Farmer industry confidence stable but tides are turning

Australian dairy farmers have been largely insulated from global dairy market pressures throughout the 2023-24 season, as discussed in Dairy Australia’s latest Situation & Outlook report.

A relatively strong milk price, improved weather conditions and overall stable input costs all provided grounds for profitability.

Confidence in the Australian dairy industry is currently in its most stable period in a decade, as outlined by the 2024 National Dairy Farmer Survey.

Despite increased climate and market volatility over the past four years, the proportion of farming businesses feeling positive about the industry’s future has remained relatively steady (68 per cent in 2024) over that time.

Farmers are also feeling positive about their own businesses (83 per cent) and the vast majority are expecting to make an operating profit this season.

Back-to-back profitable seasons have led to a growing number of farming businesses reporting they are in a “stable and happy” position.

Australia’s total milk production for the 2023-24 season is now likely to exceed Dairy Australia’s previous forecast.

Larger-than-expected growth in February of five per cent year-on-year (leap year adjusted), further milk recovery in March despite conditions drying out in many regions, and a return to more average weather will propel national production two to three per cent higher than the 2022-23 season.

Looking ahead to next season, lower farm gate milk prices may lead to more conservative production decisions, especially in the southern export focused regions, while existing challenges around labour and farm exits limit growth more broadly.

As such, Dairy Australia is expecting volumes produced over the 2024-25 season to drop slightly, between zero and one per cent, maintaining a national milk pool around 8.3 billion litres.

The stabilisation of farm input costs may help mitigate pressures during the 2024-25 season.

Rainfall over eastern Australia has subdued demand for feed and water, with hay and grain values remaining below last year in most regions.

In parts of Western Australia, South Australia, and western Victoria, however, conditions have become much drier, with demand and prices for supplementary feed rising above long term averages.

At the consumer end of the supply chain, dairy continues to perform well in retail despite the now-entrenched cost-saving shopping behaviours of Australian households.

The volume sold of cheese, dairy spreads and yoghurts continues to grow, each increasing between one and two per cent in the 12 months to 24 March.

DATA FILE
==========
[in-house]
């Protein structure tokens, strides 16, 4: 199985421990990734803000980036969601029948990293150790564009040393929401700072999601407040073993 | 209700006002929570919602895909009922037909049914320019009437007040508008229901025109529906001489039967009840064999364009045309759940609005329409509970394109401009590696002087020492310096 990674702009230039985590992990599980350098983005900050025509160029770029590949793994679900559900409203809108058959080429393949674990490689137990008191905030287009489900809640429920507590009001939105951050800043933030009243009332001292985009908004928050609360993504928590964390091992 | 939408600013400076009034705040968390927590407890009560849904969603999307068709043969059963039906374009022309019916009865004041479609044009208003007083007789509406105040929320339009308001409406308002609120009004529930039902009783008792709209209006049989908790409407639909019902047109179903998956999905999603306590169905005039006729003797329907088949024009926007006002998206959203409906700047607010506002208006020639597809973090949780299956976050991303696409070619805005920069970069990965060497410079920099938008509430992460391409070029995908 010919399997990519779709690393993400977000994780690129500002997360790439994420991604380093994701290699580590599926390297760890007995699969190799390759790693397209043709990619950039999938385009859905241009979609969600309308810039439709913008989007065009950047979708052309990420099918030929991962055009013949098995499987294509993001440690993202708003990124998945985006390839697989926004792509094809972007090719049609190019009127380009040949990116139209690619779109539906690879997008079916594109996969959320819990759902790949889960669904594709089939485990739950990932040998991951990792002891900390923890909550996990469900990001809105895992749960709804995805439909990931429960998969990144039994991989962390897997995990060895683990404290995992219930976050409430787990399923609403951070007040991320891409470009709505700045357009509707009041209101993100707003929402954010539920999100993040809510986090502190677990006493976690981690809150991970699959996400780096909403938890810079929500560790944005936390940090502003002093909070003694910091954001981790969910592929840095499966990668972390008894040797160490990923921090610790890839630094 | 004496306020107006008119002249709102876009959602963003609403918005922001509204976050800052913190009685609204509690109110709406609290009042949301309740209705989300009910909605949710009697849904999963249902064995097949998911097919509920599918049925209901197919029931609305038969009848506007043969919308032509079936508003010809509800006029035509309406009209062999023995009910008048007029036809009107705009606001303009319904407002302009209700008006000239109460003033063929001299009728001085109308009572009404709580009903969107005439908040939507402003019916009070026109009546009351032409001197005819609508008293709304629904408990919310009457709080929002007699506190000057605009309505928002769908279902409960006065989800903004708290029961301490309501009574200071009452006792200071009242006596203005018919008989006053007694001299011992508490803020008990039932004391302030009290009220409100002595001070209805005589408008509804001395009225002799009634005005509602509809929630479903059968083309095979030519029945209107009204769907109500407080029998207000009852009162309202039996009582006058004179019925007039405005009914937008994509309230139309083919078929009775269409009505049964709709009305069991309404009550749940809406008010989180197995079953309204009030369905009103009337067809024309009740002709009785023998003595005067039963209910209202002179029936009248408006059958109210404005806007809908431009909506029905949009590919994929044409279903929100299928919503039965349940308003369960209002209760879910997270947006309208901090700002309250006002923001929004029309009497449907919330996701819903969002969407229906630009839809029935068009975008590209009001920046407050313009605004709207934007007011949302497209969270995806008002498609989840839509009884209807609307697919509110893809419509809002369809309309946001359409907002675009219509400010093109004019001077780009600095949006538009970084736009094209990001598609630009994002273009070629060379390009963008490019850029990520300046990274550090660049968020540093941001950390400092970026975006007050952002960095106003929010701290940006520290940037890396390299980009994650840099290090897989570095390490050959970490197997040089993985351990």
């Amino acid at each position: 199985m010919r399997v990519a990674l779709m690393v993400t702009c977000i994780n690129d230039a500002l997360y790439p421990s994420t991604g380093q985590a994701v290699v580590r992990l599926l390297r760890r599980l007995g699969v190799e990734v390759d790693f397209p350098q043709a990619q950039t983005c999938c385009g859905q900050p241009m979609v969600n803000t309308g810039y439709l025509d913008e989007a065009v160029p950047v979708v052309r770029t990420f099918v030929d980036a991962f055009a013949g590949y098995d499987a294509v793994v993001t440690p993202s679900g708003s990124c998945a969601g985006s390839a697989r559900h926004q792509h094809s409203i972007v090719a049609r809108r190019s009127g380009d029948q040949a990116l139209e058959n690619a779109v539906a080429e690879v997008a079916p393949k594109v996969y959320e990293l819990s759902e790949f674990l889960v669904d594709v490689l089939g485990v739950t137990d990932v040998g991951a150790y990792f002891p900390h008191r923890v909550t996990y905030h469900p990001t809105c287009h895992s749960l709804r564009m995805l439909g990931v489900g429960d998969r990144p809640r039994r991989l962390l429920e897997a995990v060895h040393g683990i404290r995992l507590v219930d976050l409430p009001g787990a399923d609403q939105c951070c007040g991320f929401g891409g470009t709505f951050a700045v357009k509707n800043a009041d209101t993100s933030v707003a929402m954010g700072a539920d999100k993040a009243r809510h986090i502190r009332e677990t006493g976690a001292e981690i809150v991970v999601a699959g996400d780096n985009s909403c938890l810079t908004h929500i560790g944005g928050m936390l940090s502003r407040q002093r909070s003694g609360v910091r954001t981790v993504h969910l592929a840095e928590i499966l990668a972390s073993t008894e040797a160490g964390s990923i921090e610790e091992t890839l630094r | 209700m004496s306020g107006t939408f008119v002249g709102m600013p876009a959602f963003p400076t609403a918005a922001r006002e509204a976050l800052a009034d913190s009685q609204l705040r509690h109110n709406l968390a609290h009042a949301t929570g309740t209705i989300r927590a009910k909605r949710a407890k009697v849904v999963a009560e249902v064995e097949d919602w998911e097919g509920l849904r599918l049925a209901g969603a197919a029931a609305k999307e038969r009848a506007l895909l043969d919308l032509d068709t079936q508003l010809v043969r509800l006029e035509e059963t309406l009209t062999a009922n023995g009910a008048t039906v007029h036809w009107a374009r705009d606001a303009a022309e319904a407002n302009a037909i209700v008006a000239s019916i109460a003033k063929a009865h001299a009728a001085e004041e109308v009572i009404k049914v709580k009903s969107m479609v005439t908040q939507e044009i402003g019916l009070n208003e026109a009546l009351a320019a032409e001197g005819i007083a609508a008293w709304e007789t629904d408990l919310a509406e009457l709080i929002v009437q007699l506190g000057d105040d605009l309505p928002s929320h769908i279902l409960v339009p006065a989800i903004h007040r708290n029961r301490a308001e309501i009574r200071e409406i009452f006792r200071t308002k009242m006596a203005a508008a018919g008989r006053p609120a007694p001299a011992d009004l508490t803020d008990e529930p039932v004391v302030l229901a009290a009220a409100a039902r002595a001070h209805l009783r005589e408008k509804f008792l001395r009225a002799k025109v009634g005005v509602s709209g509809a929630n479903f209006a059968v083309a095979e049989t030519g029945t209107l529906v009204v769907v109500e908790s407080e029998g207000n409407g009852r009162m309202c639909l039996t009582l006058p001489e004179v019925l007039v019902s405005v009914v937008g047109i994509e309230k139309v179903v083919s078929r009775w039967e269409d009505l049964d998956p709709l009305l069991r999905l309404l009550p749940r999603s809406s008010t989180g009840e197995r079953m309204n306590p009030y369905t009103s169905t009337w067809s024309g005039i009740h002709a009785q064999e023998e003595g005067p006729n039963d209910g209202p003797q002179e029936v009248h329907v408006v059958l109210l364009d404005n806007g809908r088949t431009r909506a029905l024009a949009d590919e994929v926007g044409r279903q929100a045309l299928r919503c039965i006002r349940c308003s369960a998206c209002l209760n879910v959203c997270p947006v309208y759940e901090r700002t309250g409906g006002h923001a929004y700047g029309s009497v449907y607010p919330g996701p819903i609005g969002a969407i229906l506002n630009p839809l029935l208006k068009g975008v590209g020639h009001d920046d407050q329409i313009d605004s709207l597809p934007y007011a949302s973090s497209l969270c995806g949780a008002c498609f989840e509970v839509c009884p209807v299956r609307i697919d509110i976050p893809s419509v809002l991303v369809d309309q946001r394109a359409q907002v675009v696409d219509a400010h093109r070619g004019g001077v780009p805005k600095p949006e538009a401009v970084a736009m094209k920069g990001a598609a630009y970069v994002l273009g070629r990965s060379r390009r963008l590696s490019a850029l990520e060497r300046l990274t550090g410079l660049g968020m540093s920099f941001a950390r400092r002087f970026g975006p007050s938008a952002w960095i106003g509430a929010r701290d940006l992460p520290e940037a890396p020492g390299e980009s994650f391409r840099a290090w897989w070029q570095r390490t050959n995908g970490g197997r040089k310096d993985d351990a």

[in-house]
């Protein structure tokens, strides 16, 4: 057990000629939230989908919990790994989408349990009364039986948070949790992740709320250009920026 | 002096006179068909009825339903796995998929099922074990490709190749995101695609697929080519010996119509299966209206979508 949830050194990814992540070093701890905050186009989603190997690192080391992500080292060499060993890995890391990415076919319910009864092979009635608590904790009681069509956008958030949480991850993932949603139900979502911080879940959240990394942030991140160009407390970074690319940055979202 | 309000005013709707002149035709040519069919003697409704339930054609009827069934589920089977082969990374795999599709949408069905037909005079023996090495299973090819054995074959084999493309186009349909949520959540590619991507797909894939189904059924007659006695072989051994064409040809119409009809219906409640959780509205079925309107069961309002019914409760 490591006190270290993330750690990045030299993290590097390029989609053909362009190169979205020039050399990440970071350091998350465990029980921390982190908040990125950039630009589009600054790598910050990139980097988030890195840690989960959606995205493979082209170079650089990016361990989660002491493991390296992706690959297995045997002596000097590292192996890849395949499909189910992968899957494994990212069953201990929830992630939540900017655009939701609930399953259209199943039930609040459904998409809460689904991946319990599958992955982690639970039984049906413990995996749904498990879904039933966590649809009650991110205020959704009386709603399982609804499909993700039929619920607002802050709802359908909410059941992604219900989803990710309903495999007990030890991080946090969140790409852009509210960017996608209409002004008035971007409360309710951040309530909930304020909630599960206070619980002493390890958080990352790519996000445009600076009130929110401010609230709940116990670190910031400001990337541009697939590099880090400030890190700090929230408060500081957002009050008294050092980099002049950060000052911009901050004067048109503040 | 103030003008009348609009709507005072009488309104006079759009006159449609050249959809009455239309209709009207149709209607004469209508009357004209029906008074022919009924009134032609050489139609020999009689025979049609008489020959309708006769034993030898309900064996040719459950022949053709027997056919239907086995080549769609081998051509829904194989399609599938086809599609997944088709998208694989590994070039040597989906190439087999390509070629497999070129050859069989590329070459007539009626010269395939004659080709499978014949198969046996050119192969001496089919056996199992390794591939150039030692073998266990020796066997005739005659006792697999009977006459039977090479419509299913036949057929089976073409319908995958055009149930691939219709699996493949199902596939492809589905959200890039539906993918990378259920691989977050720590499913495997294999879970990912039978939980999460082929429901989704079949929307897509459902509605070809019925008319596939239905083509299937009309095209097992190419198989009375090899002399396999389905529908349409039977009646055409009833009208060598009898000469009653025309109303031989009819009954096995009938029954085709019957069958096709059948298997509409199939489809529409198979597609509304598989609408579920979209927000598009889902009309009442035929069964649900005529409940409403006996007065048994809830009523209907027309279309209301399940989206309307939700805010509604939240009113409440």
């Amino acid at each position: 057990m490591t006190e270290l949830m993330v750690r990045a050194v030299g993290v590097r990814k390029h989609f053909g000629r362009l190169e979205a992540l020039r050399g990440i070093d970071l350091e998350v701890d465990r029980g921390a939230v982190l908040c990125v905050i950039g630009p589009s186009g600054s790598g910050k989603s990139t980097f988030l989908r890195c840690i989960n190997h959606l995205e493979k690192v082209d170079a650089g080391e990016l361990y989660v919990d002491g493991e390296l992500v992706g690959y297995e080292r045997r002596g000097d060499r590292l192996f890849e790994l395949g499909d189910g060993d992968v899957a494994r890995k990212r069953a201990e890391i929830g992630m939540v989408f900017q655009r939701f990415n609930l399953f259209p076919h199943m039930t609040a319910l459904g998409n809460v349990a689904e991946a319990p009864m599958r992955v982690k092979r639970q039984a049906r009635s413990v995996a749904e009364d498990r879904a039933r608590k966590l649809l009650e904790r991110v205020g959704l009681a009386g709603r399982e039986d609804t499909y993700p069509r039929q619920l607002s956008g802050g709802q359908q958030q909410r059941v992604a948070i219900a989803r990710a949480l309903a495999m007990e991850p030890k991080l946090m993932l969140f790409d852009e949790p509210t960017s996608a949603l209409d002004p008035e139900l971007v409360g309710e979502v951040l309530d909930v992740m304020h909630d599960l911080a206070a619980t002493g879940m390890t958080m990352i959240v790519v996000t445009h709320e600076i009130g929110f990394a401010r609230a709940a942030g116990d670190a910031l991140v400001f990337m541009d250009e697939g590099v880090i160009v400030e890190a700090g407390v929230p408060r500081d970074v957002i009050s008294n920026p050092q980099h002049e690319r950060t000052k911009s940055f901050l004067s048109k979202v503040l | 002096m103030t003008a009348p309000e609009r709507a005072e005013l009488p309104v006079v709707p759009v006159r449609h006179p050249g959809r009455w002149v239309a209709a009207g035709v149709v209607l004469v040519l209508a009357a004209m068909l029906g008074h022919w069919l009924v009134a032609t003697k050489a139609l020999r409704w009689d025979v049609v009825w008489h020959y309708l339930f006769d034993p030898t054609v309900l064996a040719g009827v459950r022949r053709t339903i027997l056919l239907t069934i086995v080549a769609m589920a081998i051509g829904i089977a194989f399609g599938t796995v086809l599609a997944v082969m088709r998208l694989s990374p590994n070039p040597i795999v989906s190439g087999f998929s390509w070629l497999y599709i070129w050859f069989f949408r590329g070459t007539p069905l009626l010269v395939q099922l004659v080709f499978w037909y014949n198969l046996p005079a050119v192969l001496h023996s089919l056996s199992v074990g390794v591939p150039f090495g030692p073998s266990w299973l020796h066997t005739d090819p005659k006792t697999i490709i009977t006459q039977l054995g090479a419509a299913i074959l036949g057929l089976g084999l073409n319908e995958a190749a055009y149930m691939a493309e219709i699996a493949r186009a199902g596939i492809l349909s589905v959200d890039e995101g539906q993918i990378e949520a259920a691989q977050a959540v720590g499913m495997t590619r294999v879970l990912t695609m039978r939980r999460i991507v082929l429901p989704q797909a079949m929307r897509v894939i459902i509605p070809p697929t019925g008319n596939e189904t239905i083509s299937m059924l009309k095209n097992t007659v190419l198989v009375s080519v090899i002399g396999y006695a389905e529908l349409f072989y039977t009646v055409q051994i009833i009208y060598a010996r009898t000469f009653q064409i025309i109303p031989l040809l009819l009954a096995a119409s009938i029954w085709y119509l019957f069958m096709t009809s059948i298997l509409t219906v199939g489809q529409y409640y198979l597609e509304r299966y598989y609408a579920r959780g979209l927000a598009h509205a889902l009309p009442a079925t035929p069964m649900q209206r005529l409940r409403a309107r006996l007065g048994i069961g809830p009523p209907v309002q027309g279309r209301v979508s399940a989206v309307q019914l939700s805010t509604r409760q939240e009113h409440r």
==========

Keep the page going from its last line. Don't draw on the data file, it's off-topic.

Australian dairy markets may still be under pressure from international product both globally and domestically, but Australia’s imports of overseas dairy products are slowing.

Season-to-date (July to February 2024) import data shows 7.4 per cent less product has crossed the border compared to the same period last season.

Australian buyers have imported similar volumes from New Zealand this season (+0.2 per cent), but shipping challenges around the Red Sea and inflated costs have likely deterred purchasing from Northern Hemisphere exporters (-28.6 per cent from the United States and -10.8 per cent from Europe).

After some initial recovery leading into 2024, global dairy commodity markets are still searching for balance between supply and demand pressures.

Lacklustre demand for dairy continues to limit commodity price increases — especially as importer inventories remain stocked and consumer demand is dampened by economic challenges.

Continuing stagnant global supply over 2024 will therefore likely provide underlying support for dairy export commodity prices in the near term.

Global dairy markets treading water and receding weather challenges for most Australian dairy regions have provided a mild backdrop to a profitable season and sustained farmer confidence.

Linkages to international market realities have re-emerged in new season milk price announcements; a tighter outlook for margins on farm will impact farmer confidence and ultimately milk production.

Eliza Redfern is Dairy Australia’s Analysis and Insights manager.